Exploring the Power of Wind and Solar in North American Electric Grids

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A reliable, clean, and cost-effective electric power grid requires effective use of a variety of energy sources, including renewables which offer dispersed, localized options close to where the electricity is consumed. To evaluate the impact of a high percentage of renewable energy in the electric supply mix, researchers at the University of Tennessee, Knoxville (UTK) have developed a variety of scenarios for wind and solar generation as well as supporting technology for enhanced communications, measurement, and cybersecurity. These efforts are sponsored by the Center for Ultra-Wide-Area Resilient Electric Energy Transmission Networks (CURENT), an NSF Engineering Research Center (ERC) supported by NSF and the U.S. Department of Energy and headquartered at UTK, with partner organizations including Northeastern University, Rensselaer Polytechnic Institute, and Tuskegee University.


CURENT's vision is a nation- or continent-wide transmission grid that is fully monitored and dynamically controlled in real-time for high efficiency, high reliability, low cost, better accommodation of renewable energy sources, full utilization of energy storage, and accommodation of responsive load. The UTK researchers used CURENT’s North American grid large testbed (LTB) platform to conduct rigorous, transparent, and replicable testing of wind and solar sources at 20%, 50% and 80% of the electricity supply mix. Among the specific questions addressed were their flexibility in meeting various loads, and energy storage on the future grid. The learned that further study was needed because high renewable penetrations yielded higher power fluctuations and lower grid stability. In the course of their research, they also developed hardware and software to study wide-area data streaming of voltage or current measurements, as well as a platform for studying cyberphysical events and evaluating the vulnerability of wide-area measurement-based control techniques. The latter serve as tools which allow researchers to identify approaches to enhance the security of the national transmission grid.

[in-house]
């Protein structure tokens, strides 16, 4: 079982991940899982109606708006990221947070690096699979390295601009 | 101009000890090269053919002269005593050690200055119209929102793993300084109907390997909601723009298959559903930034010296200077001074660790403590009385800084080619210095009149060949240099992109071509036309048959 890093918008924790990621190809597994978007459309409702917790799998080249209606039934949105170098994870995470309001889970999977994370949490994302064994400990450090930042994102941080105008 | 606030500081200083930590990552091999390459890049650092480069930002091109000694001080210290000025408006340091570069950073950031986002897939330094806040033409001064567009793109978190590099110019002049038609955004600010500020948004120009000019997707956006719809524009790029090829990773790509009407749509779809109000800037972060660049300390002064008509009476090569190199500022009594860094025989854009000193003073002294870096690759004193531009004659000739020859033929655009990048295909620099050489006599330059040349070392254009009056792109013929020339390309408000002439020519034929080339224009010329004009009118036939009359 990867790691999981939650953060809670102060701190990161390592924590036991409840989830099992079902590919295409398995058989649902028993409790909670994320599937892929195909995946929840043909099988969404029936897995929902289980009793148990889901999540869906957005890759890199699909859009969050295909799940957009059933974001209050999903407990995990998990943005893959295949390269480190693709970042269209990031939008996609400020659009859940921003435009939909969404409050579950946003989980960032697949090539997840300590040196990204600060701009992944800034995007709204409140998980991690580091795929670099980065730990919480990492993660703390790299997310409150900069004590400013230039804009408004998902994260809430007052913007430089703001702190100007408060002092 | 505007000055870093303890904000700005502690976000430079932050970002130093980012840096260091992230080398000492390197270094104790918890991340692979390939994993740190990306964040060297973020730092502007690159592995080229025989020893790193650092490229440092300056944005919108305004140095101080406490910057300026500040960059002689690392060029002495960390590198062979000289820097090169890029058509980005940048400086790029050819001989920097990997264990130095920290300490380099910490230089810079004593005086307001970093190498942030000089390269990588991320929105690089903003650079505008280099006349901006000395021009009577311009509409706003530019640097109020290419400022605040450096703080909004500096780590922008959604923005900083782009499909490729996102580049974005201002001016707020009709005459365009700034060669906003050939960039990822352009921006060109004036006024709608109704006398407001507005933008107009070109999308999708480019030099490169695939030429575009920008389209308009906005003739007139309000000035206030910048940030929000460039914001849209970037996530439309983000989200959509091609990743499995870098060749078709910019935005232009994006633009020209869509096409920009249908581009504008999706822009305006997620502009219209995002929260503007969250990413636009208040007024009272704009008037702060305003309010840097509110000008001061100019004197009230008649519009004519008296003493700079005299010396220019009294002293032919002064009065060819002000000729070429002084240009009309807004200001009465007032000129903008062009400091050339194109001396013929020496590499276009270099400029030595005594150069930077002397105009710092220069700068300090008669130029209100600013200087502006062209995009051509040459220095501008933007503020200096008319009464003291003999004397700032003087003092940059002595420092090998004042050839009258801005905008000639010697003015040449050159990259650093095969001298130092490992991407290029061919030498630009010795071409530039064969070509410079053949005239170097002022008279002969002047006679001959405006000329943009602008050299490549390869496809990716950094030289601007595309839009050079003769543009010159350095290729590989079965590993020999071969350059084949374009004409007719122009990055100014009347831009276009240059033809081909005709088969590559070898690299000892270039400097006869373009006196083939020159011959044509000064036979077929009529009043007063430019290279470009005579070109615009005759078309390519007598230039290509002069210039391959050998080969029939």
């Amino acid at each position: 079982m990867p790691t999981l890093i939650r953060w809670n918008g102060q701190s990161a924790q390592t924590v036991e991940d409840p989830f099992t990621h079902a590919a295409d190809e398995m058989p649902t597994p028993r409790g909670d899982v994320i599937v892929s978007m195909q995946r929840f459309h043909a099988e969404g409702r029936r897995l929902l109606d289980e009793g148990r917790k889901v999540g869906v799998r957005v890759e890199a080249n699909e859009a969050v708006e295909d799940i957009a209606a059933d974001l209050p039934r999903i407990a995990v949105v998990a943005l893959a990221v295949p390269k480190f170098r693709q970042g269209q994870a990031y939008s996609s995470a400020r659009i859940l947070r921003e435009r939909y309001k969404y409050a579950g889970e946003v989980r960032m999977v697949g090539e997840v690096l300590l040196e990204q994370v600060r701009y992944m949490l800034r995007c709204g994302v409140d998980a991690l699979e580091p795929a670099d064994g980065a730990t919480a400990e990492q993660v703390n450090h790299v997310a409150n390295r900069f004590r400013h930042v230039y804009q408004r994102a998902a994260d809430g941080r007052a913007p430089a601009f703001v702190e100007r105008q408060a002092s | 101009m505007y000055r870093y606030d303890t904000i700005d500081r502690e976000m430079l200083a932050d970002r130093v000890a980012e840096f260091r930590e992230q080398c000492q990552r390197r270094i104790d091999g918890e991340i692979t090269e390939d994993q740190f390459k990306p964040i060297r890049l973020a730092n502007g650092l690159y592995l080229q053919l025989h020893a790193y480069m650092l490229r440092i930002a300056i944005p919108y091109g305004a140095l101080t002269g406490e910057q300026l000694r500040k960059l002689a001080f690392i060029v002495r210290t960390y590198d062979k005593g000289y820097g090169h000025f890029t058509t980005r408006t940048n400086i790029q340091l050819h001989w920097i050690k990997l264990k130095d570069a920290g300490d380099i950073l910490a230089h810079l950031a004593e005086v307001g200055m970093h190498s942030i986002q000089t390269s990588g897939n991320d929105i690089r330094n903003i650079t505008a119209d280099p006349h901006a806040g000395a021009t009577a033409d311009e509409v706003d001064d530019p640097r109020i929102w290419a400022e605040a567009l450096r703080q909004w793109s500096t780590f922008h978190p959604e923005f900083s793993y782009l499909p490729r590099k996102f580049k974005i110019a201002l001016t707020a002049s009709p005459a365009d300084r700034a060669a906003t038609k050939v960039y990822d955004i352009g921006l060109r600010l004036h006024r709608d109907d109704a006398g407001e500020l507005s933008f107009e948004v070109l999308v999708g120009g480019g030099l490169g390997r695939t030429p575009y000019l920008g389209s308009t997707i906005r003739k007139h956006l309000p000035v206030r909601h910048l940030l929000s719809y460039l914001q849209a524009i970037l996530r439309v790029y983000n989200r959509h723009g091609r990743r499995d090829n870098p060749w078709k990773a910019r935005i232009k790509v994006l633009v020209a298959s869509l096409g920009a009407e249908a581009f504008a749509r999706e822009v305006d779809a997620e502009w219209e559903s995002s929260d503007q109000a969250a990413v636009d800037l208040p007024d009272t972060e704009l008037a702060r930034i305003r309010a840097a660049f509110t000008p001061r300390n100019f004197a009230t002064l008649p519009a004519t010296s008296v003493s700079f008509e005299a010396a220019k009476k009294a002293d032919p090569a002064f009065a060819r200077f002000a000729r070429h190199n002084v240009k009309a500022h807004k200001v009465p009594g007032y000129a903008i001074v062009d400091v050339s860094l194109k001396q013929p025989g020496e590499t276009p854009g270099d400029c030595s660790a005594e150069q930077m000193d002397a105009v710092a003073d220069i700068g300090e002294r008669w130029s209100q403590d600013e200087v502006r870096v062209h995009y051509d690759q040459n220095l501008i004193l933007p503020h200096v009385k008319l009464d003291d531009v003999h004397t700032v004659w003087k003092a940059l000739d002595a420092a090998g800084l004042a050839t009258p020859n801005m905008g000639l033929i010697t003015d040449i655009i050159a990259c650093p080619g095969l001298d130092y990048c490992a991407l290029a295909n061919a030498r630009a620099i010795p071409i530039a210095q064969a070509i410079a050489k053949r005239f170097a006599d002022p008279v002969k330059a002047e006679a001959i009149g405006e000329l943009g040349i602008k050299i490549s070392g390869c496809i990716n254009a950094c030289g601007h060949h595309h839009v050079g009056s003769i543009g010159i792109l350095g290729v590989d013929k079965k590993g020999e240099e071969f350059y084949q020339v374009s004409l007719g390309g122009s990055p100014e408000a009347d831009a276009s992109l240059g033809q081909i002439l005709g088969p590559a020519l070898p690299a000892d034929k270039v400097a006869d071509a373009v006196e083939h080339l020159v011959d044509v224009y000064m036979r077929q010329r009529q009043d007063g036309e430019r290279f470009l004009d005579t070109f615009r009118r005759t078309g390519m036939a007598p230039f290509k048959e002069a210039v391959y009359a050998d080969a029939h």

The overall objective of CURENT’s LTB is to represent large power grids of the future at several resolution levels for both evaluation of new technologies and to help direct further research efforts. In the testbed, computer models simulate different scenarios of generation fuel mix and operation, wide-area measurements, new actuation technologies, and new control strategies. CURENT’s LTB uses integrated data from three major U.S. power transmission grid models: The Eastern Interconnected (EI) System—from the Atlantic Ocean to the Rocky Mountain states; the Western Interconnected System—managed by the Western Electricity Coordinating Council (WECC) for states west of the Rocky Mountains; and, the Texas Interconnected System—managed by the Electricity Reliability Council of Texas (ERCOT). The LTB strives to mimic the structure and operation of a real power system. CURENT developed the LTB to serve as a real-time grid operation platform to continuously simulate the operation of an actual power grid with small or large disturbances using communication and control actions as considered under wide- area measurement. While the traditional power system simulators only focus on the physical power system components, the LTB incorporates power system components, communication networks, energy management systems (EMS) and a measurement-based control system into an integrated platform for researchers to address emerging challenges such as renewable energy integration and cyber-physical security under innovative measurement-based technologies and controls.